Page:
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Phenomenology meets the Neurosciences

Lecturer: Maurita Harney

Originally Taught: Summer School 2011

Recent developments in the neurosciences raise new questions for philosophers about mind, brain, and consciousness. They challenge long-held assumptions, many of them deriving from Descartes and his dualism of mind and body. In this course, we explore a ‘non-Cartesian’ approach to these topics, one which draws inspiration from the phenomenological philosophy of thinkers like Husserl, Heidegger, and Merleau-Ponty, and which is developed more fully in recent ‘embodiment’ philosophies. As part of this exploration, we draw on findings and insights from the neurosciences, ecology, evolutionary biology and ethology to see how they prompt new ways of thinking about traditional problems in the philosophy of mind and consciousness.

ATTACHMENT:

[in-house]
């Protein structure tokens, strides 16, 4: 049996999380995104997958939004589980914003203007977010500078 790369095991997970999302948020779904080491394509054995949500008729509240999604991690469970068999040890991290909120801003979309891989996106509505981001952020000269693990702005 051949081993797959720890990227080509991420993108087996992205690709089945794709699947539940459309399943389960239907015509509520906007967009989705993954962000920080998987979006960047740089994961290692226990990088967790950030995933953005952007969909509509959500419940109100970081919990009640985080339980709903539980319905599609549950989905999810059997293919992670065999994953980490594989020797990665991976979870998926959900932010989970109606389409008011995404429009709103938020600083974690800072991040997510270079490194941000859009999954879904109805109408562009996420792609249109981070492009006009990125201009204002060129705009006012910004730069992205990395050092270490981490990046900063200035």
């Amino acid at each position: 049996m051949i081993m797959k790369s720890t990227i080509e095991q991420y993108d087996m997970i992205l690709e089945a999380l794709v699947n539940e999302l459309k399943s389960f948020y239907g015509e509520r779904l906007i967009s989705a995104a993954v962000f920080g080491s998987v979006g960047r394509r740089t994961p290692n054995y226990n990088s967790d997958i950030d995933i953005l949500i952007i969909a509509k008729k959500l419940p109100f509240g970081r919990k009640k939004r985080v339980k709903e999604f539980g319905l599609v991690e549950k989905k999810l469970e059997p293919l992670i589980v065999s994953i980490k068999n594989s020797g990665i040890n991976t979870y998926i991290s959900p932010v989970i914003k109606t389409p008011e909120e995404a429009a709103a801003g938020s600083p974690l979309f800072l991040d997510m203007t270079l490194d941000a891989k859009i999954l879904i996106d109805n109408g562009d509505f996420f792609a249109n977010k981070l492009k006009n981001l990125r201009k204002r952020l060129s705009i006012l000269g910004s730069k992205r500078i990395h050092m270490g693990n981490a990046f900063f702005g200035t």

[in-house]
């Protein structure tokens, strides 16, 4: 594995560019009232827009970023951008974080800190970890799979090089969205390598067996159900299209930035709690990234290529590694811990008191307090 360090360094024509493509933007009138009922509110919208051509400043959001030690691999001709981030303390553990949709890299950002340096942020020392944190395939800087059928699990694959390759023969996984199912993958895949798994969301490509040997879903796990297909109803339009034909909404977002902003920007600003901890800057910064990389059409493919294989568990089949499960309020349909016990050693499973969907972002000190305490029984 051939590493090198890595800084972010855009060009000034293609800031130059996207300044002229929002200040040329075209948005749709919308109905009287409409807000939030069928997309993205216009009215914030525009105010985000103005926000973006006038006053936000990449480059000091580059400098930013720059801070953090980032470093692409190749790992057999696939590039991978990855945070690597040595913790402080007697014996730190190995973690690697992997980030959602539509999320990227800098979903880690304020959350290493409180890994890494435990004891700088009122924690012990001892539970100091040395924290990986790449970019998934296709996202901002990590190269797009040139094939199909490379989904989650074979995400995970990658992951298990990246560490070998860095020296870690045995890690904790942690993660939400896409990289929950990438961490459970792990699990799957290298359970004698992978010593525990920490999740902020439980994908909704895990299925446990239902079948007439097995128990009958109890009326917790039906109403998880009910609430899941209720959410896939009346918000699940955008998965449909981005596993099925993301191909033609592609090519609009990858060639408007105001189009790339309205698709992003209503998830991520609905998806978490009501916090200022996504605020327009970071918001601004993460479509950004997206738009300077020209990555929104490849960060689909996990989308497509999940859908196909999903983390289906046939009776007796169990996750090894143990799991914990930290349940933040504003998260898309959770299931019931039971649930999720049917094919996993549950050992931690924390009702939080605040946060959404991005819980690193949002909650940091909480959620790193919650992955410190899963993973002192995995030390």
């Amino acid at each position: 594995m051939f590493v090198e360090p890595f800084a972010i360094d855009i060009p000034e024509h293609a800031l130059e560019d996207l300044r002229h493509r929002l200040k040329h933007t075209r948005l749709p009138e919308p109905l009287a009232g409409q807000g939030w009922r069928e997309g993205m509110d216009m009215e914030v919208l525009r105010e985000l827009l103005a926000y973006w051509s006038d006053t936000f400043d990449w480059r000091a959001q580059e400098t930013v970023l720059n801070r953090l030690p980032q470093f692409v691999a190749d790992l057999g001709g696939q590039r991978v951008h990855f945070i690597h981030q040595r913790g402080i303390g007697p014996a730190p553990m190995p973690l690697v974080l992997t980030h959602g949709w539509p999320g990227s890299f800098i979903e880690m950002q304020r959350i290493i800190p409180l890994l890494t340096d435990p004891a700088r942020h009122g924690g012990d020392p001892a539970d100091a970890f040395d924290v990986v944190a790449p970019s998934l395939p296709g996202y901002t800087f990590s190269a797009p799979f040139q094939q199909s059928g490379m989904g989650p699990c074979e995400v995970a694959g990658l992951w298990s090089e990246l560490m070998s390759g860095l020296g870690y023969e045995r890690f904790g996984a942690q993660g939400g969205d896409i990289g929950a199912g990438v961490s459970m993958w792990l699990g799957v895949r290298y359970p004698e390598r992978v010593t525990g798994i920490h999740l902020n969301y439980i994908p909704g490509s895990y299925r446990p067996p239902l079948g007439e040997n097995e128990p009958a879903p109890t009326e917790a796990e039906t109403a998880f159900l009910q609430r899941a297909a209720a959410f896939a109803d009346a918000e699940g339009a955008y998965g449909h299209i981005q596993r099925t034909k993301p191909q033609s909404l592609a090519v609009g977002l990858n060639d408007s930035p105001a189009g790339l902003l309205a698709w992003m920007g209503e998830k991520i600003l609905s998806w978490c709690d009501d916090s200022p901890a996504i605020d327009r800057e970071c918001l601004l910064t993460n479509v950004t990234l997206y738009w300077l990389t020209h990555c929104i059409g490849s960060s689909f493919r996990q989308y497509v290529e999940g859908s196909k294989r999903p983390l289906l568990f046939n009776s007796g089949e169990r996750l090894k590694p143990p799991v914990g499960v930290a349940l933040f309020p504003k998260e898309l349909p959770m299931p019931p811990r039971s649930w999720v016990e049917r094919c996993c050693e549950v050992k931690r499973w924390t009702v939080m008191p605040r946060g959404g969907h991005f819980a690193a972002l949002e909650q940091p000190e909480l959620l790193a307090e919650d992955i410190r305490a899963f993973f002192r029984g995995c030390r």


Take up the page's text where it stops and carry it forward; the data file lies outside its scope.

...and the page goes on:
Topics include: (1) Introduction – philosophical understandings of ‘mind,’ ‘brain,’ ‘behaviour,’ and ‘consciousness’; the philosophical quest for a ‘science’ of mind. (2) the phenomenological standpoint: perception, knowledge and learning; the primacy of movement; (3) other minds; intersubjectivity, empathy; the explanatory potential of mirror neurons; (4) the biological bases of feeling and emotion; implications for concepts of reason, judgement, selfhood and agency; (5) consciousness – is there a problem? corporeal cognition in humans and other organisms.

The course is designed for a mixed-disciplinary audience. Most day-to-day reading for the course is internet-based, although a comprehensive bibliography will be issued giving further (optional) reading at both beginners’ and advanced levels.

Recommended Reading

Doidge, Norman, The Brain That Changes Itself, Scribe 2008.
Ramachandran, V.S., “The Emerging Mind”, BBC Reith Lectures 2003.

Gallagher, Shaun, and Zahavi, Dan, 2008, The phenomenological mind : an introduction to philosophy of mind and cognitive science. London, New York: Routledge, 2008

Thompson, Evan, “Empathy and Consciousness”

Damasio, Antonio R., Looking for Spinoza. Joy, Sorrow, and the Feeling Brain. Harcourt, 2003